11. 11. Don't forward virus hoaxes and chain letters: If you receive an email message warning you of a new unstoppable virus that will immediately delete everything from your computer, this is most probably a hoax. Don’t forward them.<br />Keep your language gender neutral: Apart from using he/she in an email, we can also use the neutral gender: <br />Don't reply to Spam: By replying to Spam or by unsubscribe, you are confirming that your email address is 'live'. Confirming this will only generate even more Spam. Therefore, just hit the delete button or use email software to remove Spam automatically.<br />Use cc: field sparingly: Try not to use the cc: field unless the recipient in the cc: field knows why they are receiving a copy of the message. <br />
  12. 12. How to enforce email etiquette? <br />Create a written Email Policy: It should include all the do's and don'ts concerning the use of the company's email system and should be distributed amongst all employees. <br />Proper Training: Employees must be trained to fully understand the importance of email etiquette. <br />Implementation of the rules: It can be monitored by using Email Management Software and Email Response Tools.<br />
  13. 13. Practical communication principles (PCPs). <br />(Based on experiences and some documents)<br />PCP1:Thank, acknowledge and support people freely.<br />Ex1: I like your comment Ex2: I agree with so. Ex3: Thanks…<br />In computer conference, you cannot see other people nod their heads smile or greet you. If you don’t receive an acknowledgement of a message, you feel ignored. People should know that they have been appreciated.<br />PCP2: Acknowledge before differ.<br />Ex1: what I think you mean? Ex2: Have I got that right? Ex3: my own view differs as follows.<br />If you disagree with someone. Start by briefly restating what the other person has said. The person then knows that you are trying to understand him, and is thus in a better position to take your view seriously.<br />
  14. 14. PCP3: Speak from your own perspective:<br />Ex1: here’s how I see? Ex2: how I feel about? <br /><ul><li>You can present other views with a direct quote like:
  15. 15. “ As so and so said in ex. “.
  16. 16. Don’t generalize: Ex: “ it is a fact that … “
  17. 17. If something is put as an absolute, there is no room for anyone else’s perspective.</li></li></ul><li>General Format: The Basics<br />Write a salutation for each new subject email.<br />Try to keep the email brief (one screen length).<br />Return emails within the same time you would a phone call.<br />Check for punctuation, spelling, and grammatical errors<br />Use caps only when appropriate.<br />Format your email for plain text rather than HTML.<br />Use a font that has a professional or neutral look.<br />
  18. 18. General Format: Character Spacing<br />Try to keep your line length at 80 characters or less.<br />If your message is likely to be forwarded, keep it to 60 characters or less.<br />Set your email preferences to automatically wrap outgoing plain text messages.<br />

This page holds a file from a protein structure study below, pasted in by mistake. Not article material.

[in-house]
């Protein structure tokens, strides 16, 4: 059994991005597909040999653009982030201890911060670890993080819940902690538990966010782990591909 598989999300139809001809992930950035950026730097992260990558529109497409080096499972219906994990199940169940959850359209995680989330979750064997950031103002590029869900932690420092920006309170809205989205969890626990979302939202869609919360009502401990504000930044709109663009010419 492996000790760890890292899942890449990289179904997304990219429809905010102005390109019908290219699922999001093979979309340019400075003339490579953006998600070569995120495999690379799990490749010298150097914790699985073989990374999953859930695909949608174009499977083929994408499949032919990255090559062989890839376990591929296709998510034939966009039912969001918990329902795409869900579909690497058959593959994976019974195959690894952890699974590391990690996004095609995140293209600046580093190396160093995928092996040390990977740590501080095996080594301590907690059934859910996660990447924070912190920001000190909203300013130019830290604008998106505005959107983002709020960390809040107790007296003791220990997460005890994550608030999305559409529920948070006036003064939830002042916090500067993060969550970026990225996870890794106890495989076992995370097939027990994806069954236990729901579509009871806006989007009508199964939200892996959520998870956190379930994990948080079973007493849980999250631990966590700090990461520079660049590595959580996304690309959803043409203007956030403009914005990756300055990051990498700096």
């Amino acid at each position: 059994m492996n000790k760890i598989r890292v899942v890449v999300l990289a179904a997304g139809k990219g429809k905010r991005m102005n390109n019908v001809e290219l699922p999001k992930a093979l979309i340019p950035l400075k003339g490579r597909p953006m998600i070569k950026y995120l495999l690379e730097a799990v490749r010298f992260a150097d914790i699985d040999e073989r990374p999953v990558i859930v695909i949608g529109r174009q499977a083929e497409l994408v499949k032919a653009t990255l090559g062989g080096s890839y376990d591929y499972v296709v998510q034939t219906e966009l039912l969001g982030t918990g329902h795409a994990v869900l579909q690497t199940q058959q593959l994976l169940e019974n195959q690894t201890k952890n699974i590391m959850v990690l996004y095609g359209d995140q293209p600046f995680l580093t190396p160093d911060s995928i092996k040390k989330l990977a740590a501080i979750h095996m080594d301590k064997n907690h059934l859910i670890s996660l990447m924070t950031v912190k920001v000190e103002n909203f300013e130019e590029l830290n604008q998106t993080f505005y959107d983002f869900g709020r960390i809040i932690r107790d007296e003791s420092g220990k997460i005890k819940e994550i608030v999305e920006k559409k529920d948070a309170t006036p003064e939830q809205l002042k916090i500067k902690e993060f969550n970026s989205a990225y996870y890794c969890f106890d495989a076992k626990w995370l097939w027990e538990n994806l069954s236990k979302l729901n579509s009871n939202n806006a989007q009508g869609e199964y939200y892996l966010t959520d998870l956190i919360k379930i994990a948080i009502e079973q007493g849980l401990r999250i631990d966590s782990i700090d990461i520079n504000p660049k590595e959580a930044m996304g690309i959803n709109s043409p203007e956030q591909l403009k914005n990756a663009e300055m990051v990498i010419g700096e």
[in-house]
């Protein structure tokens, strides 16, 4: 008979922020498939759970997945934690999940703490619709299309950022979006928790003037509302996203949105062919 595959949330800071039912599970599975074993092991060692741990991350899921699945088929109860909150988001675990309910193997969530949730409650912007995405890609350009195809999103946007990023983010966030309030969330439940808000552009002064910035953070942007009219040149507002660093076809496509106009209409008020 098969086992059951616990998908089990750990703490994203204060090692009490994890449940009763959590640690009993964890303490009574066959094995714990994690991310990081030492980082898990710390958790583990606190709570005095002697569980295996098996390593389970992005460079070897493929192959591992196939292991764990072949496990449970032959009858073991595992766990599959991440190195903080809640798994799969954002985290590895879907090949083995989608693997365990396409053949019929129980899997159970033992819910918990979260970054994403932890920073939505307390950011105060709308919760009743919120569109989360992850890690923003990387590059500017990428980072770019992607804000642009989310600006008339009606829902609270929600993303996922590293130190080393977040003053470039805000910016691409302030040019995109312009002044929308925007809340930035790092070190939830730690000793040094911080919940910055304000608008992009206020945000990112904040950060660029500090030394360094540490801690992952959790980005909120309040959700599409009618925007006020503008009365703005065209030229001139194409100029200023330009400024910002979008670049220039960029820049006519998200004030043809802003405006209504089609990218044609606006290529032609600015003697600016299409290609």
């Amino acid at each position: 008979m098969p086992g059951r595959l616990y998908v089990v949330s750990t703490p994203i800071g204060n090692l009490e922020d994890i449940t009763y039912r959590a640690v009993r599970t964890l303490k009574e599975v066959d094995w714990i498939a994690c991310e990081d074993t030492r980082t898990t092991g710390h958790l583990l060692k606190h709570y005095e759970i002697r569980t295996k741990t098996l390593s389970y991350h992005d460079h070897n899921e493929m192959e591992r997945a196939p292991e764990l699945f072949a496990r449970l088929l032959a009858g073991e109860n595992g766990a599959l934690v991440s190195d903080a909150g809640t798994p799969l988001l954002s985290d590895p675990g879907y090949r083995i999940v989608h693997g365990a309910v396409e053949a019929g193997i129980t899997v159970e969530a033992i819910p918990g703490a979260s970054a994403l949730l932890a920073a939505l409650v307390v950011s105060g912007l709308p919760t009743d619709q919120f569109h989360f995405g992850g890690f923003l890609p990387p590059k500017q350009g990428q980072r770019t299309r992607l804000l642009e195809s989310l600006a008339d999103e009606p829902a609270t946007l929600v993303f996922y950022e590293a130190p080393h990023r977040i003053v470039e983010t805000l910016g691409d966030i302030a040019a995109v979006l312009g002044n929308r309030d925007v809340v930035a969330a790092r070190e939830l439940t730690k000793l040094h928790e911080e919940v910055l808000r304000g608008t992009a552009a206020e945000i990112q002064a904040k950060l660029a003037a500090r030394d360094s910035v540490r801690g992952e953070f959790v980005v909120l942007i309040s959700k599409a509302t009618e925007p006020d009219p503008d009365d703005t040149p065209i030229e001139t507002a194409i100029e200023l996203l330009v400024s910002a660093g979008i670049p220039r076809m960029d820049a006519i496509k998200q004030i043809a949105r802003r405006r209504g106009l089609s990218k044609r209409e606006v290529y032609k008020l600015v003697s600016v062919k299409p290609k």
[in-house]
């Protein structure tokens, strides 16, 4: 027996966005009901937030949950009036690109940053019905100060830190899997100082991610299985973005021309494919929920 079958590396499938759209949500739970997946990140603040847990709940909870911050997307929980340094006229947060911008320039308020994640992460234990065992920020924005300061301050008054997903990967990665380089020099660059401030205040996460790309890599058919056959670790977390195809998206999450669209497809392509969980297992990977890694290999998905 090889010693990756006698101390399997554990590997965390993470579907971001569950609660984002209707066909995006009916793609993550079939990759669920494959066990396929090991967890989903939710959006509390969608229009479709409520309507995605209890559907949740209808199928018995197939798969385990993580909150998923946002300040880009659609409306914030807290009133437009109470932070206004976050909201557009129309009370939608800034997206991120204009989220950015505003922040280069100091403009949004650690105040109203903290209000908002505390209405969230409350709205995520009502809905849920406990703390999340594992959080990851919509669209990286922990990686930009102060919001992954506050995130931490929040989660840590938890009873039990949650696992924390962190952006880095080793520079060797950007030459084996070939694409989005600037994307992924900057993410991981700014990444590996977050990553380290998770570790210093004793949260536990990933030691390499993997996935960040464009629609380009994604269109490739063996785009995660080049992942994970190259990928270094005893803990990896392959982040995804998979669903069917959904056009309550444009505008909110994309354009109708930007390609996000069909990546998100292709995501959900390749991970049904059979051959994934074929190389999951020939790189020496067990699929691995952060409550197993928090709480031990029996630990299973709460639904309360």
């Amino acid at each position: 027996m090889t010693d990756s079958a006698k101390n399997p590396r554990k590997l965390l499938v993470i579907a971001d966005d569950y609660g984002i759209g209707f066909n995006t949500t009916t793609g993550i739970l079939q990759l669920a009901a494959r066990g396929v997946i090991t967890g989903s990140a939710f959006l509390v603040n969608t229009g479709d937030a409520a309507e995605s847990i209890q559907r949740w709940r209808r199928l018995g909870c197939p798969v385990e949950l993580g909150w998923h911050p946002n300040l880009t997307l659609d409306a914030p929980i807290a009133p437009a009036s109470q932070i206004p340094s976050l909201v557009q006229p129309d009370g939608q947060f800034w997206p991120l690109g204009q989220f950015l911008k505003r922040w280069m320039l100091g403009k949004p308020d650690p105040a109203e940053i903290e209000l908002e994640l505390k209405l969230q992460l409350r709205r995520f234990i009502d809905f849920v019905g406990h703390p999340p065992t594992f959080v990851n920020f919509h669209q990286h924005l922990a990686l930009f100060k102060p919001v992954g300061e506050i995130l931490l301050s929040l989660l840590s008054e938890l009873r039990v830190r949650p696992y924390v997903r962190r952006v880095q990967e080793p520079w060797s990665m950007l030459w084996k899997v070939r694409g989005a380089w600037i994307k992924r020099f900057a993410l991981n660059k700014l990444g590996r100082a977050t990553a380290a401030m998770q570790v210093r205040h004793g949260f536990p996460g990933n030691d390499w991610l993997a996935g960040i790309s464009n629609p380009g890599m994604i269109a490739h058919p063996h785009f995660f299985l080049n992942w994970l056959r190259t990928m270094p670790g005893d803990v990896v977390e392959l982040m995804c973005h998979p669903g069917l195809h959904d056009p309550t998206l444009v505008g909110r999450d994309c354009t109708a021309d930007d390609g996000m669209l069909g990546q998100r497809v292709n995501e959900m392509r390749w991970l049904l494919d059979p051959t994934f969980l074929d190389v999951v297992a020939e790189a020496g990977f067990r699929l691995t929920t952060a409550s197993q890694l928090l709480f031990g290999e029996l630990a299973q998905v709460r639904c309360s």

19. 19. General Format: Lists and Bullets<br />For example,<br />Place the paper in drawer A.<br />Click the green “start” button.<br />Another example, <br />Improve customer satisfaction.<br />Empower employees.<br />When you are writing directions or want to emphasize important points, number your directions or bullet your main points.<br />
  20. 20. General Format: Tone<br />Write in a positive tone<br /> “When you complete the report.” instead of “If you complete the report.”<br />Avoid negative words that begin with “un, non, ex” or that end with “less” (useless, non-existent, ex-employee, undecided).<br />Use contractions to add a friendly tone.<br /> (don’t, won’t, can’t).<br />
  21. 21. Attachments<br />When you are sending an attachment tell your respondent what the name of the file is, what program it is saved in, and the version of the program.<br />“This file is in MSWord 2000 under the name “LabFile.”<br />
  22. 22. When your message is long<br />Create an “elevator” summary.<br />Provide a table of contents on the first screen of your email.<br />If you require a response from the reader then be sure to request that response in the first paragraph of your email.<br />Create headings for each major section.<br />
  23. 23. Elevator Summary and Table of Contents<br />An elevator summary should have all the main components of the email.<br />“Our profit margin for the last quarter went down 5%. As a result I am proposing budget adjustment for the following areas…”<br />Table of contents<br />“This email contains<br />A. Budget projections for the last quarter<br />B. Actual performance for the last quarter<br />C. Adjustment proposal<br />D. Projected profitability”<br />
  24. 24. Delivering Information About Meetings, Orientations, Processes<br />Include an elevator summary and table of contents with headings.<br />Provide as much information as possible.<br />Offer the reader an opportunity to receive the information via mail if the email is too confusing.<br />
  25. 25. Delivering Bad News<br />Deliver the news up front.<br />Avoid blaming statements.<br />Avoid hedging words or words that sound ambiguous.<br />Maintain a positive resolve.<br />